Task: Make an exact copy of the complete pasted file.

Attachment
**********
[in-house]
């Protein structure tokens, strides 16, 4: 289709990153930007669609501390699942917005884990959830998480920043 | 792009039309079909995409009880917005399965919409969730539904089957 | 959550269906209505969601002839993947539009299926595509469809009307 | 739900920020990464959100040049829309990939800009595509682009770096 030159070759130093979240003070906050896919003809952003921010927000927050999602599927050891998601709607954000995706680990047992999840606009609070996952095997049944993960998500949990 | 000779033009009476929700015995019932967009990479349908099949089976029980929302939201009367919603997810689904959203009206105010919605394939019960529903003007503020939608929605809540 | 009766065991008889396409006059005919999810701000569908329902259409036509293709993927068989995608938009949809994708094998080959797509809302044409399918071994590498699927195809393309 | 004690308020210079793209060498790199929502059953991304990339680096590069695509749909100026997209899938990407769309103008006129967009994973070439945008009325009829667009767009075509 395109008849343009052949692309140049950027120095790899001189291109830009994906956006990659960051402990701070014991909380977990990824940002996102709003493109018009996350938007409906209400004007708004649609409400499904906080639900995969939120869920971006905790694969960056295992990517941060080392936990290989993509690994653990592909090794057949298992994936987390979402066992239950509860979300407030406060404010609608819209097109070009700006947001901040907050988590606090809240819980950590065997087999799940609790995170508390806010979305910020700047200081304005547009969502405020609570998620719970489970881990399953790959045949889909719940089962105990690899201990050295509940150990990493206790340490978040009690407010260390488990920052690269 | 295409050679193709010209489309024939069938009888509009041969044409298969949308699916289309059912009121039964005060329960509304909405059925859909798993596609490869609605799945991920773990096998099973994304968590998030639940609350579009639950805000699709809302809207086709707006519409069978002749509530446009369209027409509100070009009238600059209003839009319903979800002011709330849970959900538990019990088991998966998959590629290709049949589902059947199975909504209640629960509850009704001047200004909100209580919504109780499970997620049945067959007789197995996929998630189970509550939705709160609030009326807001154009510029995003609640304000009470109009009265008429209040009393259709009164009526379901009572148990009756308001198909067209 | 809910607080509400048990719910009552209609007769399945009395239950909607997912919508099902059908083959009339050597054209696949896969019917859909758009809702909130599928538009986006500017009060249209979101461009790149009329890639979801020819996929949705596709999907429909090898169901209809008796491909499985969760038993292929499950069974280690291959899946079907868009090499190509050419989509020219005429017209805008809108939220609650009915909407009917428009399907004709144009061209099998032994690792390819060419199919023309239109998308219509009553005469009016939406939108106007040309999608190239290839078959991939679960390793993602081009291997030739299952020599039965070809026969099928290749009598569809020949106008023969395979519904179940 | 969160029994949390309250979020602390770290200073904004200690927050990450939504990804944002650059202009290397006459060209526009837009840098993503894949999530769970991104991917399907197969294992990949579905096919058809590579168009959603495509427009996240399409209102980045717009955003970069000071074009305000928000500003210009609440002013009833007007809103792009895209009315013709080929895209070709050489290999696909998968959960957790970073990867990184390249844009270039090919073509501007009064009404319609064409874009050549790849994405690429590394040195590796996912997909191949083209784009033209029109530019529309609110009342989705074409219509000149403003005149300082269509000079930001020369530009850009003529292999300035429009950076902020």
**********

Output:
[in-house]
């Protein structure tokens, strides 16, 4: 289709990153930007669609501390699942917005884990959830998480920043 | 792009039309079909995409009880917005399965919409969730539904089957 | 959550269906209505969601002839993947539009299926595509469809009307 | 739900920020990464959100040049829309990939800009595509682009770096 030159070759130093979240003070906050896919003809952003921010927000927050999602599927050891998601709607954000995706680990047992999840606009609070996952095997049944993960998500949990 | 000779033009009476929700015995019932967009990479349908099949089976029980929302939201009367919603997810689904959203009206105010919605394939019960529903003007503020939608929605809540 | 009766065991008889396409006059005919999810701000569908329902259409036509293709993927068989995608938009949809994708094998080959797509809302044409399918071994590498699927195809393309 | 004690308020210079793209060498790199929502059953991304990339680096590069695509749909100026997209899938990407769309103008006129967009994973070439945008009325009829667009767009075509 395109008849343009052949692309140049950027120095790899001189291109830009994906956006990659960051402990701070014991909380977990990824940002996102709003493109018009996350938007409906209400004007708004649609409400499904906080639900995969939120869920971006905790694969960056295992990517941060080392936990290989993509690994653990592909090794057949298992994936987390979402066992239950509860979300407030406060404010609608819209097109070009700006947001901040907050988590606090809240819980950590065997087999799940609790995170508390806010979305910020700047200081304005547009969502405020609570998620719970489970881990399953790959045949889909719940089962105990690899201990050295509940150990990493206790340490978040009690407010260390488990920052690269 | 295409050679193709010209489309024939069938009888509009041969044409298969949308699916289309059912009121039964005060329960509304909405059925859909798993596609490869609605799945991920773990096998099973994304968590998030639940609350579009639950805000699709809302809207086709707006519409069978002749509530446009369209027409509100070009009238600059209003839009319903979800002011709330849970959900538990019990088991998966998959590629290709049949589902059947199975909504209640629960509850009704001047200004909100209580919504109780499970997620049945067959007789197995996929998630189970509550939705709160609030009326807001154009510029995003609640304000009470109009009265008429209040009393259709009164009526379901009572148990009756308001198909067209 | 809910607080509400048990719910009552209609007769399945009395239950909607997912919508099902059908083959009339050597054209696949896969019917859909758009809702909130599928538009986006500017009060249209979101461009790149009329890639979801020819996929949705596709999907429909090898169901209809008796491909499985969760038993292929499950069974280690291959899946079907868009090499190509050419989509020219005429017209805008809108939220609650009915909407009917428009399907004709144009061209099998032994690792390819060419199919023309239109998308219509009553005469009016939406939108106007040309999608190239290839078959991939679960390793993602081009291997030739299952020599039965070809026969099928290749009598569809020949106008023969395979519904179940 | 969160029994949390309250979020602390770290200073904004200690927050990450939504990804944002650059202009290397006459060209526009837009840098993503894949999530769970991104991917399907197969294992990949579905096919058809590579168009959603495509427009996240399409209102980045717009955003970069000071074009305000928000500003210009609440002013009833007007809103792009895209009315013709080929895209070709050489290999696909998968959960957790970073990867990184390249844009270039090919073509501007009064009404319609064409874009050549790849994405690429590394040195590796996912997909191949083209784009033209029109530019529309609110009342989705074409219509000149403003005149300082269509000079930001020369530009850009003529292999300035429009950076902020």